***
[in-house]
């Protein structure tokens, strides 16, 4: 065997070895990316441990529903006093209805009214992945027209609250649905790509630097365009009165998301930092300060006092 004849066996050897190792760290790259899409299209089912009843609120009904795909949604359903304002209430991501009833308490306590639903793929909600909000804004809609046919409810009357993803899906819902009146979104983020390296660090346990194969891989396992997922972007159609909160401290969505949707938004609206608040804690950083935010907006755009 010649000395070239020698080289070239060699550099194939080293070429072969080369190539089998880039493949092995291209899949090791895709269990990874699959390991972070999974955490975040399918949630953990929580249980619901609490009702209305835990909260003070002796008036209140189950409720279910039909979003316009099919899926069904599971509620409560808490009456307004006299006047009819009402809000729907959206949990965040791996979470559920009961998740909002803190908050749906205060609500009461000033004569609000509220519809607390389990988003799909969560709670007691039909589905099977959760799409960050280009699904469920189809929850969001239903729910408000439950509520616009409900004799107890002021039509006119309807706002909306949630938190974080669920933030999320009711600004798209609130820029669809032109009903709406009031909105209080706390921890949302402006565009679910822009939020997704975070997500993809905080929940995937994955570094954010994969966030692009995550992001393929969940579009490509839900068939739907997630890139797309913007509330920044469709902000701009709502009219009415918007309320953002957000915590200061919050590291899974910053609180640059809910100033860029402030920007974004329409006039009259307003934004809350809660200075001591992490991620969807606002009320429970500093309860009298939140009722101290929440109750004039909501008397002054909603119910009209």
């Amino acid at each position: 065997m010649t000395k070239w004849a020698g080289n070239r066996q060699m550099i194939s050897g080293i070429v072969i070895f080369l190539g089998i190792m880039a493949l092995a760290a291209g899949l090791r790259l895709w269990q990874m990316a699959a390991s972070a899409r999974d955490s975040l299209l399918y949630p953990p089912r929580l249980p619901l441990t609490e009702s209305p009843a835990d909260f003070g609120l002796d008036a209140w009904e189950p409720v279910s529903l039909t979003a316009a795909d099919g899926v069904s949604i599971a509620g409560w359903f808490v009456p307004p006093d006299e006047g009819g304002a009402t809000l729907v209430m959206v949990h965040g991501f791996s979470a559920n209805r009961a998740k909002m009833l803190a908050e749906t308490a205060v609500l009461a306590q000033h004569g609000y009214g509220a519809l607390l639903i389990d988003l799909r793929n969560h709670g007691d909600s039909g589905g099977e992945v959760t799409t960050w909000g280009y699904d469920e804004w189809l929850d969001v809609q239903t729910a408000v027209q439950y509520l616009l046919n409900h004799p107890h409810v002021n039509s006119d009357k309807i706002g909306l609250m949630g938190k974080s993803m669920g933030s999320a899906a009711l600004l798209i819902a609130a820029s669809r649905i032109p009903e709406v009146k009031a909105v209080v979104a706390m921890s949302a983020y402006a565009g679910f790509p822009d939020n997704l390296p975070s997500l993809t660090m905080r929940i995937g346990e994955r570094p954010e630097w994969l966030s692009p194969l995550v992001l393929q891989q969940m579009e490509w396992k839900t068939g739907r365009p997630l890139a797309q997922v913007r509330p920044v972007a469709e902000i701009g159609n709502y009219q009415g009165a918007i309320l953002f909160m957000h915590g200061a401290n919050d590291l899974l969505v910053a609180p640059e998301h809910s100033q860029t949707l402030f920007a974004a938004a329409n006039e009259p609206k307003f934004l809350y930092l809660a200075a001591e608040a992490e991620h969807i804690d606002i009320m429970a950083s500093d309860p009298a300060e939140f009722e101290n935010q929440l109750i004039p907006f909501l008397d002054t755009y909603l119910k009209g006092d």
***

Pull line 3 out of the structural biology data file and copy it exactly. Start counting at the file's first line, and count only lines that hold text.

């Amino acid at each position: 065997m010649t000395k070239w004849a020698g080289n070239r066996q060699m550099i194939s050897g080293i070429v072969i070895f080369l190539g089998i190792m880039a493949l092995a760290a291209g899949l090791r790259l895709w269990q990874m990316a699959a390991s972070a899409r999974d955490s975040l299209l399918y949630p953990p089912r929580l249980p619901l441990t609490e009702s209305p009843a835990d909260f003070g609120l002796d008036a209140w009904e189950p409720v279910s529903l039909t979003a316009a795909d099919g899926v069904s949604i599971a509620g409560w359903f808490v009456p307004p006093d006299e006047g009819g304002a009402t809000l729907v209430m959206v949990h965040g991501f791996s979470a559920n209805r009961a998740k909002m009833l803190a908050e749906t308490a205060v609500l009461a306590q000033h004569g609000y009214g509220a519809l607390l639903i389990d988003l799909r793929n969560h709670g007691d909600s039909g589905g099977e992945v959760t799409t960050w909000g280009y699904d469920e804004w189809l929850d969001v809609q239903t729910a408000v027209q439950y509520l616009l046919n409900h004799p107890h409810v002021n039509s006119d009357k309807i706002g909306l609250m949630g938190k974080s993803m669920g933030s999320a899906a009711l600004l798209i819902a609130a820029s669809r649905i032109p009903e709406v009146k009031a909105v209080v979104a706390m921890s949302a983020y402006a565009g679910f790509p822009d939020n997704l390296p975070s997500l993809t660090m905080r929940i995937g346990e994955r570094p954010e630097w994969l966030s692009p194969l995550v992001l393929q891989q969940m579009e490509w396992k839900t068939g739907r365009p997630l890139a797309q997922v913007r509330p920044v972007a469709e902000i701009g159609n709502y009219q009415g009165a918007i309320l953002f909160m957000h915590g200061a401290n919050d590291l899974l969505v910053a609180p640059e998301h809910s100033q860029t949707l402030f920007a974004a938004a329409n006039e009259p609206k307003f934004l809350y930092l809660a200075a001591e608040a992490e991620h969807i804690d606002i009320m429970a950083s500093d309860p009298a300060e939140f009722e101290n935010q929440l109750i004039p907006f909501l008397d002054t755009y909603l119910k009209g006092d």